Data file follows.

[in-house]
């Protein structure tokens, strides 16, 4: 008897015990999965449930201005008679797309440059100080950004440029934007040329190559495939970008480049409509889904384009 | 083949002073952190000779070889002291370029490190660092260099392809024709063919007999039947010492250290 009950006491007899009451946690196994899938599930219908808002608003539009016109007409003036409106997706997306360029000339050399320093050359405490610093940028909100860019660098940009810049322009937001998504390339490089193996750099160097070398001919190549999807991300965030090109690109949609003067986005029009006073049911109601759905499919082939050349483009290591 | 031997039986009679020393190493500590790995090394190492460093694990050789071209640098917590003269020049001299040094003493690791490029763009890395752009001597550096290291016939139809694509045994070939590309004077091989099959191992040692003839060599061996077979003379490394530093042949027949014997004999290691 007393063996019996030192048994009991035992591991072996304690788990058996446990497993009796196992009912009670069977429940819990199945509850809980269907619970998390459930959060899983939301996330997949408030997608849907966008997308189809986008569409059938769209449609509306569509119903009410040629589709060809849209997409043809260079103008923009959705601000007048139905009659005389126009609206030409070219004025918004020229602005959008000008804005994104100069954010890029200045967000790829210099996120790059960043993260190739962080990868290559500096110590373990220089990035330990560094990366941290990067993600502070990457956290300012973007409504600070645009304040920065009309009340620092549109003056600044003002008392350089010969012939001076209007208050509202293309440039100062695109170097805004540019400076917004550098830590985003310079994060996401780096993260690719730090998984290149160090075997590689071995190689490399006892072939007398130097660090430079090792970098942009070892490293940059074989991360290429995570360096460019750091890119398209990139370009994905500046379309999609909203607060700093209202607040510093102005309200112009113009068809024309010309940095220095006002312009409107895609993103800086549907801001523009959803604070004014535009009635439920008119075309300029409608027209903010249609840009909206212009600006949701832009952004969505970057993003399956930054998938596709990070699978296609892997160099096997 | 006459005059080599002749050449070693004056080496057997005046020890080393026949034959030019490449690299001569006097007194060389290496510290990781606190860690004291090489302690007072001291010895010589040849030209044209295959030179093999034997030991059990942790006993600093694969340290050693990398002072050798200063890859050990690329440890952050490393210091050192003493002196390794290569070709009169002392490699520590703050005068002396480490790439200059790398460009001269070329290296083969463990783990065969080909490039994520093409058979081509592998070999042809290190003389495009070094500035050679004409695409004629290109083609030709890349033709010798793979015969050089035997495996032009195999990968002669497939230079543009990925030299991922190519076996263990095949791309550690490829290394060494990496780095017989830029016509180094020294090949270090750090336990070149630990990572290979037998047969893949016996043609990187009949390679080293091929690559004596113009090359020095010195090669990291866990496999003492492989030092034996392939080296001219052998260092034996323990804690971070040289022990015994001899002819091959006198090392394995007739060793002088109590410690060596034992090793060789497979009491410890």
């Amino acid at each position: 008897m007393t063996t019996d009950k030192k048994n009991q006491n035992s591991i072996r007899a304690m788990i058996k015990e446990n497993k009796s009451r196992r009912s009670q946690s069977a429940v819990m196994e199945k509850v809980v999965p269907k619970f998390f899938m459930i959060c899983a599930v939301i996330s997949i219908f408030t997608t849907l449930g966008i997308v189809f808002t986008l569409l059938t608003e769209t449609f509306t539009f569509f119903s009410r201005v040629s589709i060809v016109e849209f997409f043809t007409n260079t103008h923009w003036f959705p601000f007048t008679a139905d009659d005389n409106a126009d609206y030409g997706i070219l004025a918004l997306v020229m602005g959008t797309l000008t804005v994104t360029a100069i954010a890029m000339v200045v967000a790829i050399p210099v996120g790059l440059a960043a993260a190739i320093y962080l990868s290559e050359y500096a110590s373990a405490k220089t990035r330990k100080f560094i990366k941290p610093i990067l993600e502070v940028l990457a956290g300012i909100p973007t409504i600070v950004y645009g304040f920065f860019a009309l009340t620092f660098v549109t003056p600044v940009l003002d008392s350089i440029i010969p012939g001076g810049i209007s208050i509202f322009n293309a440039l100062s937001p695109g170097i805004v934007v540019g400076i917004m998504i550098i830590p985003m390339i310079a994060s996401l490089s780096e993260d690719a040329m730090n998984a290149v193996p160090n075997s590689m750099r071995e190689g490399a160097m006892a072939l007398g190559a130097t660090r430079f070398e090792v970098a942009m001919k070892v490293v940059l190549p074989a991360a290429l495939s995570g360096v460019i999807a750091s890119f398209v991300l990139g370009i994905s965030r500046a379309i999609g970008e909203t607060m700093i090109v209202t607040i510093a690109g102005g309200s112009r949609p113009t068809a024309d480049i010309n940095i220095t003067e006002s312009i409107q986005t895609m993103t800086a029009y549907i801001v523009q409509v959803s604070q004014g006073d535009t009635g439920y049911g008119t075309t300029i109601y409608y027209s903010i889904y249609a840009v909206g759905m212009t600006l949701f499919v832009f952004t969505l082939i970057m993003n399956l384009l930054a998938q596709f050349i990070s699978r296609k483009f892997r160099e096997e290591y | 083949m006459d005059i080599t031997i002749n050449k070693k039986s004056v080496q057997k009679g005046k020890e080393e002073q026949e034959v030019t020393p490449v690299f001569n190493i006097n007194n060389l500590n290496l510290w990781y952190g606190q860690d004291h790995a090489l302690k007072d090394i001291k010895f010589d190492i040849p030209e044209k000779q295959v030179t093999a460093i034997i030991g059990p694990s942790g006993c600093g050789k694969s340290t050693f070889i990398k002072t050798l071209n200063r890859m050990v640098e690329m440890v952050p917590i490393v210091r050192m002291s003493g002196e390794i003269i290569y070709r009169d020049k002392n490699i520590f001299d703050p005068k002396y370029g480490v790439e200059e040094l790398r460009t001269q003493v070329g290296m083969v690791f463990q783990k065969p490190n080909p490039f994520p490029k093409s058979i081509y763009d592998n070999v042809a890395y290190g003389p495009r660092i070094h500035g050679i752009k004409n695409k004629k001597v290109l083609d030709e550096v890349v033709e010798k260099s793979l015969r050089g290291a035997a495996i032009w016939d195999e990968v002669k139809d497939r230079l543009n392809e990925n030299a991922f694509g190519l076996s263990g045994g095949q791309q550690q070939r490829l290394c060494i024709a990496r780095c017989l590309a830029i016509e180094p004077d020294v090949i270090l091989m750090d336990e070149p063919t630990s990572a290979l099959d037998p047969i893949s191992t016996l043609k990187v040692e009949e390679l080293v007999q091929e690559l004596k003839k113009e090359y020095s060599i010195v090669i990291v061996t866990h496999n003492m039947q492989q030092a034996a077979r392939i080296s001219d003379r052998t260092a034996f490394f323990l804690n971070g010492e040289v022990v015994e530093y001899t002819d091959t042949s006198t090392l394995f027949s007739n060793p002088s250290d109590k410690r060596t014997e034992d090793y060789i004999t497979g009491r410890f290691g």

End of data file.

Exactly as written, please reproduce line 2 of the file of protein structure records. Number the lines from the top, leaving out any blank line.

């Protein structure tokens, strides 16, 4: 008897015990999965449930201005008679797309440059100080950004440029934007040329190559495939970008480049409509889904384009 | 083949002073952190000779070889002291370029490190660092260099392809024709063919007999039947010492250290 009950006491007899009451946690196994899938599930219908808002608003539009016109007409003036409106997706997306360029000339050399320093050359405490610093940028909100860019660098940009810049322009937001998504390339490089193996750099160097070398001919190549999807991300965030090109690109949609003067986005029009006073049911109601759905499919082939050349483009290591 | 031997039986009679020393190493500590790995090394190492460093694990050789071209640098917590003269020049001299040094003493690791490029763009890395752009001597550096290291016939139809694509045994070939590309004077091989099959191992040692003839060599061996077979003379490394530093042949027949014997004999290691 007393063996019996030192048994009991035992591991072996304690788990058996446990497993009796196992009912009670069977429940819990199945509850809980269907619970998390459930959060899983939301996330997949408030997608849907966008997308189809986008569409059938769209449609509306569509119903009410040629589709060809849209997409043809260079103008923009959705601000007048139905009659005389126009609206030409070219004025918004020229602005959008000008804005994104100069954010890029200045967000790829210099996120790059960043993260190739962080990868290559500096110590373990220089990035330990560094990366941290990067993600502070990457956290300012973007409504600070645009304040920065009309009340620092549109003056600044003002008392350089010969012939001076209007208050509202293309440039100062695109170097805004540019400076917004550098830590985003310079994060996401780096993260690719730090998984290149160090075997590689071995190689490399006892072939007398130097660090430079090792970098942009070892490293940059074989991360290429995570360096460019750091890119398209990139370009994905500046379309999609909203607060700093209202607040510093102005309200112009113009068809024309010309940095220095006002312009409107895609993103800086549907801001523009959803604070004014535009009635439920008119075309300029409608027209903010249609840009909206212009600006949701832009952004969505970057993003399956930054998938596709990070699978296609892997160099096997 | 006459005059080599002749050449070693004056080496057997005046020890080393026949034959030019490449690299001569006097007194060389290496510290990781606190860690004291090489302690007072001291010895010589040849030209044209295959030179093999034997030991059990942790006993600093694969340290050693990398002072050798200063890859050990690329440890952050490393210091050192003493002196390794290569070709009169002392490699520590703050005068002396480490790439200059790398460009001269070329290296083969463990783990065969080909490039994520093409058979081509592998070999042809290190003389495009070094500035050679004409695409004629290109083609030709890349033709010798793979015969050089035997495996032009195999990968002669497939230079543009990925030299991922190519076996263990095949791309550690490829290394060494990496780095017989830029016509180094020294090949270090750090336990070149630990990572290979037998047969893949016996043609990187009949390679080293091929690559004596113009090359020095010195090669990291866990496999003492492989030092034996392939080296001219052998260092034996323990804690971070040289022990015994001899002819091959006198090392394995007739060793002088109590410690060596034992090793060789497979009491410890």